Author ORCID Identifier

Mcclenachan, Giovanna: 0000-0002-3076-4795

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We determined the number of permits for oil and gas activities in 14 coastal Louisiana parishes from 1900 to 2017, compared them to land loss on this coast, and estimated their restoration potential. A total of 76,247 oil and gas recovery wells were permitted, of which 35,163 (46%) were on land (as of 2010) and 27,483 of which are officially abandoned. There is a direct spatial and temporal relationship between the number of these permits and land loss, attributable to the above and belowground changes in hydrology resulting from the dredged material levees placed parallel to the canal (spoil banks). These hydrologic modifications cause various direct and indirect compromises to plants and soils resulting in wetland collapse. Although oil and gas recovery beneath southern Louisiana wetlands has dramatically declined since its peak in the early 1960s, it has left behind spoil banks with a total length sufficient to cross coastal Louisiana 79 times from east to west. Dragging down the remaining material in the spoil bank back into the canal is a successful restoration technique that is rarely applied in Louisiana, but could be a dramatically cost-effective and proven long-term strategy if political will prevails. The absence of a State or Federal backfilling program is a huge missed opportunity to: 1) conduct cost-effective restoration at a relatively low cost, and, 2) conduct systematic restoration monitoring and hypothesis testing that advances knowledge and improves the efficacy of future attempts. The price of backfilling all canals is about $335 million dollars, or 0.67% of the State's Master Plan for restoration and a pittance of the economic value gained from extracting the oil and gas beneath over the last 100 years.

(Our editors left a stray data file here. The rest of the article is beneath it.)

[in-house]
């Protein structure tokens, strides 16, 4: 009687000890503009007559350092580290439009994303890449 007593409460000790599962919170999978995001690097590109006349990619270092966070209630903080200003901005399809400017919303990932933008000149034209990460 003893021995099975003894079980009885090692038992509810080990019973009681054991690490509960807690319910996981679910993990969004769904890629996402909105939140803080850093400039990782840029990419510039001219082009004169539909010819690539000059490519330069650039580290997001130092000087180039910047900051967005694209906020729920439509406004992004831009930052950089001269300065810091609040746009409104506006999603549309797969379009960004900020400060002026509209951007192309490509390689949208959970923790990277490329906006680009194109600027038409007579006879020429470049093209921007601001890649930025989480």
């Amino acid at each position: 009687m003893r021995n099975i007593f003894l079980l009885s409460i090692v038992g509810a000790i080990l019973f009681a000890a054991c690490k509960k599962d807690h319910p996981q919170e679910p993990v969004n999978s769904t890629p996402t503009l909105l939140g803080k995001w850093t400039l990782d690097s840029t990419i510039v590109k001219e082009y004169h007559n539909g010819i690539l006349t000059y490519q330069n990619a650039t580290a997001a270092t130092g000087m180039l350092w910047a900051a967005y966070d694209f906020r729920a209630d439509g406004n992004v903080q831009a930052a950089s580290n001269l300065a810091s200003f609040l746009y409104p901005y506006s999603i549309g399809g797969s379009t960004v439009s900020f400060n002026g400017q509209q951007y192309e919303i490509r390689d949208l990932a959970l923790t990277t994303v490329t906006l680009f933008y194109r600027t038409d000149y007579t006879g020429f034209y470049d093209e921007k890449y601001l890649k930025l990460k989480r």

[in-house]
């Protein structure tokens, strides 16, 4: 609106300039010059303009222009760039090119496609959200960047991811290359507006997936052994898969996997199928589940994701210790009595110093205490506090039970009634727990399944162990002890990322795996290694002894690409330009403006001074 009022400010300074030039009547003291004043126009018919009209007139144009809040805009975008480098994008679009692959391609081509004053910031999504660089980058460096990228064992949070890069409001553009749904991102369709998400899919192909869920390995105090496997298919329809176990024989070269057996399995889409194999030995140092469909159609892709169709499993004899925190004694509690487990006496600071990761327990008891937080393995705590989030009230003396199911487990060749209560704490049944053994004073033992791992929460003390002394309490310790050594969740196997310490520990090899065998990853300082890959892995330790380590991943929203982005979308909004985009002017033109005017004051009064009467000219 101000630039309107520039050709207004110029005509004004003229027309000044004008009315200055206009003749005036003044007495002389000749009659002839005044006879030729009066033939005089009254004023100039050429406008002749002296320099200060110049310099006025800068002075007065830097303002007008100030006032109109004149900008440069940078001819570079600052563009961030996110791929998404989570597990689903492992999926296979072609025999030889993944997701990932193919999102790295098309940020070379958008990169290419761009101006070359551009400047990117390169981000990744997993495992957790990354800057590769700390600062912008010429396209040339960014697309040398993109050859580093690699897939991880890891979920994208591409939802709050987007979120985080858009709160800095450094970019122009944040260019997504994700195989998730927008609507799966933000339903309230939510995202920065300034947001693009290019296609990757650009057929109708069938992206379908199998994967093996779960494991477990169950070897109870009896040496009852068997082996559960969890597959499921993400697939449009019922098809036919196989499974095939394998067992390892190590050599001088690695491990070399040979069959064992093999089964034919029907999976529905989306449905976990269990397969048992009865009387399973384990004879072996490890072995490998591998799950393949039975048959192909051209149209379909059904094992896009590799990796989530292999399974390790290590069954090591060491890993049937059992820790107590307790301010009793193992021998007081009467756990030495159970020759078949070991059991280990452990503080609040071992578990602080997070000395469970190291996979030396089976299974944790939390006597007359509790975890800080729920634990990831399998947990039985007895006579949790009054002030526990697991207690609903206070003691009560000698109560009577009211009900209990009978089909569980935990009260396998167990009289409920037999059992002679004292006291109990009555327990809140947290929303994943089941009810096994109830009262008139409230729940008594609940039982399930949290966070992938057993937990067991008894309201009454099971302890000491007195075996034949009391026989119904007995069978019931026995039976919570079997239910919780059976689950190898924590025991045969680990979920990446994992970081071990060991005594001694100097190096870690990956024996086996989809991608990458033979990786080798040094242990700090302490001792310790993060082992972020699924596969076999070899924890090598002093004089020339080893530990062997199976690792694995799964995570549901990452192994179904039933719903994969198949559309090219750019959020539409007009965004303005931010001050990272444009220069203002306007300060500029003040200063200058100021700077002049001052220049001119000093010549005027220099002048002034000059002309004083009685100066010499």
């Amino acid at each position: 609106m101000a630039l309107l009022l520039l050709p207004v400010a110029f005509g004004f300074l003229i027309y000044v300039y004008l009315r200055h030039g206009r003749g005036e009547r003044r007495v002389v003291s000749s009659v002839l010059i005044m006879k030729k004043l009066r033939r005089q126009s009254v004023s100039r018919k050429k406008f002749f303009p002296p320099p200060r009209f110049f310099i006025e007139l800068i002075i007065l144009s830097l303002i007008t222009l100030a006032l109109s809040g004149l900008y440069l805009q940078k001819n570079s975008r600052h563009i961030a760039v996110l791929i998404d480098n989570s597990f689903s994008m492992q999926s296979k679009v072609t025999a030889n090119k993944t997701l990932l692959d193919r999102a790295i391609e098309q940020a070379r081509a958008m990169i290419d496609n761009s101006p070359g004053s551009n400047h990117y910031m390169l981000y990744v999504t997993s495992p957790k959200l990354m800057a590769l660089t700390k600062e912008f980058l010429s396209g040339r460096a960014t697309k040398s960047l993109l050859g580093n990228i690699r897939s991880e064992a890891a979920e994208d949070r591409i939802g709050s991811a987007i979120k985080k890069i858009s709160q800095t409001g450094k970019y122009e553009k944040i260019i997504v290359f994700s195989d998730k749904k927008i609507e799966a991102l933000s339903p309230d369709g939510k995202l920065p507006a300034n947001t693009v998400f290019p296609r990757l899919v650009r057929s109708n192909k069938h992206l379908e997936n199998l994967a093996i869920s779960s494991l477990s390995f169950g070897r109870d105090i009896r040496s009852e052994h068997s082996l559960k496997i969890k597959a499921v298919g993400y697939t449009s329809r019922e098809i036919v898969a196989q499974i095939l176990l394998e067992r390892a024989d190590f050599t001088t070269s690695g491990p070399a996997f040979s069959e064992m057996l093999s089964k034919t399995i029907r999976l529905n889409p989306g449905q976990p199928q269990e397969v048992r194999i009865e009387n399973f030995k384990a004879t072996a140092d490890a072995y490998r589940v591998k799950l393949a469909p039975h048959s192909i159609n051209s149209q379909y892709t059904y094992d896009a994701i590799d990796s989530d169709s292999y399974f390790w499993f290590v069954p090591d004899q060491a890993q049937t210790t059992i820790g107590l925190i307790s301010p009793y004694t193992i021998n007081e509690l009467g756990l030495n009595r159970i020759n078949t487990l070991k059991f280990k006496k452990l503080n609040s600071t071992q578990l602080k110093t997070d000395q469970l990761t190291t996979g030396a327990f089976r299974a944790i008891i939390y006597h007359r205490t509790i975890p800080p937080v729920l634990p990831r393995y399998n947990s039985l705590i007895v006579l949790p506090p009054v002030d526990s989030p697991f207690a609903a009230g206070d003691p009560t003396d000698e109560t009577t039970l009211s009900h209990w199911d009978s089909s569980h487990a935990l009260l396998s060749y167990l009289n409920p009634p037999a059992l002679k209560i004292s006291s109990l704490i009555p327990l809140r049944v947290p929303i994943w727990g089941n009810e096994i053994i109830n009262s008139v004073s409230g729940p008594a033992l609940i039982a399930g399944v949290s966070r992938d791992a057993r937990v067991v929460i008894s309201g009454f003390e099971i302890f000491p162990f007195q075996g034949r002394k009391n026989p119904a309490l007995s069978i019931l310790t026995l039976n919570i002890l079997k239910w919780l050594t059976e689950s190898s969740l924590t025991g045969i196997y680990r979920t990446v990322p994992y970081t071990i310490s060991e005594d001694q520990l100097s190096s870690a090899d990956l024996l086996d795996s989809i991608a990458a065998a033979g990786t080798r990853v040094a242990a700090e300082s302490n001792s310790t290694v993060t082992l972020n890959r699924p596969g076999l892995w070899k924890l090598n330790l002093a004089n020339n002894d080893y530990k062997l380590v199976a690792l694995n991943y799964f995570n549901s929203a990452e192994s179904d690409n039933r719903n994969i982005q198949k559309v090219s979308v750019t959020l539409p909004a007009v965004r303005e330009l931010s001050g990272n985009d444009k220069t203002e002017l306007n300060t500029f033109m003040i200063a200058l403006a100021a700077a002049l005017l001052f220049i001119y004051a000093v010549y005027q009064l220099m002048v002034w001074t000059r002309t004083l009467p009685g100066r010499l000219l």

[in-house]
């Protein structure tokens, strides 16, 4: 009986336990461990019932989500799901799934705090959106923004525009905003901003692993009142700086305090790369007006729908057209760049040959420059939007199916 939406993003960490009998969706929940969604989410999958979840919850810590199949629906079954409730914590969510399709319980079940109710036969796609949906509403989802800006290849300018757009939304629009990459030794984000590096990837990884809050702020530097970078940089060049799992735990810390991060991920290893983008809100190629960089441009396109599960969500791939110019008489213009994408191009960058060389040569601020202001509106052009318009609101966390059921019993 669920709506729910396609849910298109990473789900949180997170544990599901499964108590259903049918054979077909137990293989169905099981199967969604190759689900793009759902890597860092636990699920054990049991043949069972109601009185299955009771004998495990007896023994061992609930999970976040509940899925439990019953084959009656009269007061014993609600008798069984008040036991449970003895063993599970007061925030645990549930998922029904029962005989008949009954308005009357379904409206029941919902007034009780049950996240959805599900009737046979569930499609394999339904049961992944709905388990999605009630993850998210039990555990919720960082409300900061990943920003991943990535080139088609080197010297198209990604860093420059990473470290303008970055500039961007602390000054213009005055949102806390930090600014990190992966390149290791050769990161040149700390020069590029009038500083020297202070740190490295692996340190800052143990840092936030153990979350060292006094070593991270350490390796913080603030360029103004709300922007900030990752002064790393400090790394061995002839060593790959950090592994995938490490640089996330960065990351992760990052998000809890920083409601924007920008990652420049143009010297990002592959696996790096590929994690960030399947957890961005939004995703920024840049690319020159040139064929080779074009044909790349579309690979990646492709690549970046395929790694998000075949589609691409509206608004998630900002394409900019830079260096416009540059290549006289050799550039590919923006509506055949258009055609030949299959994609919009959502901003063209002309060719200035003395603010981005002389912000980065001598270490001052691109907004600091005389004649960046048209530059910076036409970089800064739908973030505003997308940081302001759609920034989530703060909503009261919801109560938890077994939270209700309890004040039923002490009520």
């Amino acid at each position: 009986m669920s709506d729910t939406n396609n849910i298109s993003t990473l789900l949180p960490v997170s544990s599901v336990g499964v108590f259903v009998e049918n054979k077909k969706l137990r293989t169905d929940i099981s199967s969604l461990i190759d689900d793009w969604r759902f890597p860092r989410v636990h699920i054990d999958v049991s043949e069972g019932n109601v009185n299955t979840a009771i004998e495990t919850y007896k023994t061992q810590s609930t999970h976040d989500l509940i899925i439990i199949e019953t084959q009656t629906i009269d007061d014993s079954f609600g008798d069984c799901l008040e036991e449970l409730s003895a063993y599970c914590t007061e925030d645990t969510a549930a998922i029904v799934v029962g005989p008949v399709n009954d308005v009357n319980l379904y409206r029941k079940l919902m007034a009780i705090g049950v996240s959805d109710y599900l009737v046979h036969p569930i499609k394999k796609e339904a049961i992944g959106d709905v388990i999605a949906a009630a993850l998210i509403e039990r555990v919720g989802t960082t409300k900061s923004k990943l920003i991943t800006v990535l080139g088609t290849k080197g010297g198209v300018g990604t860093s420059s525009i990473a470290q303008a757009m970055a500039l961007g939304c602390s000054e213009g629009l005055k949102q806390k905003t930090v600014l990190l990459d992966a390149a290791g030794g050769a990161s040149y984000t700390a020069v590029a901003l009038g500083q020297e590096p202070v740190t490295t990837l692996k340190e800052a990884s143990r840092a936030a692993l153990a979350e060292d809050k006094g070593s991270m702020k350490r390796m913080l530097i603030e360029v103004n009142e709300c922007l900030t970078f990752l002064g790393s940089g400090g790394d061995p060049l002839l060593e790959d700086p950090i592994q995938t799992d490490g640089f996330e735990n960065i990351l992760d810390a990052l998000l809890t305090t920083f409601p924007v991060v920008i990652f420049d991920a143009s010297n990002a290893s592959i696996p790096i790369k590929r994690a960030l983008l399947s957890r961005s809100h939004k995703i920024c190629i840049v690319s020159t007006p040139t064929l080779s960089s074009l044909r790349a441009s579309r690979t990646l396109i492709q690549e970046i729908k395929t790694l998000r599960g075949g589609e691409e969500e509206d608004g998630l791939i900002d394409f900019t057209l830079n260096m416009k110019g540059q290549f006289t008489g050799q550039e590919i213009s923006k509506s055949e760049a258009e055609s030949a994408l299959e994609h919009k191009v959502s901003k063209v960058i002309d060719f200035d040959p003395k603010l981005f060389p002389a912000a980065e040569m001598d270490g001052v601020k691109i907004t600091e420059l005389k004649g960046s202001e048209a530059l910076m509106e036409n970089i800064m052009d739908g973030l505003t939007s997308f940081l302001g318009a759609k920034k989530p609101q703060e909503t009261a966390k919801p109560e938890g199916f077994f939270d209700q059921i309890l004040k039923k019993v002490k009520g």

Publication Source (Journal or Book title)

Plos One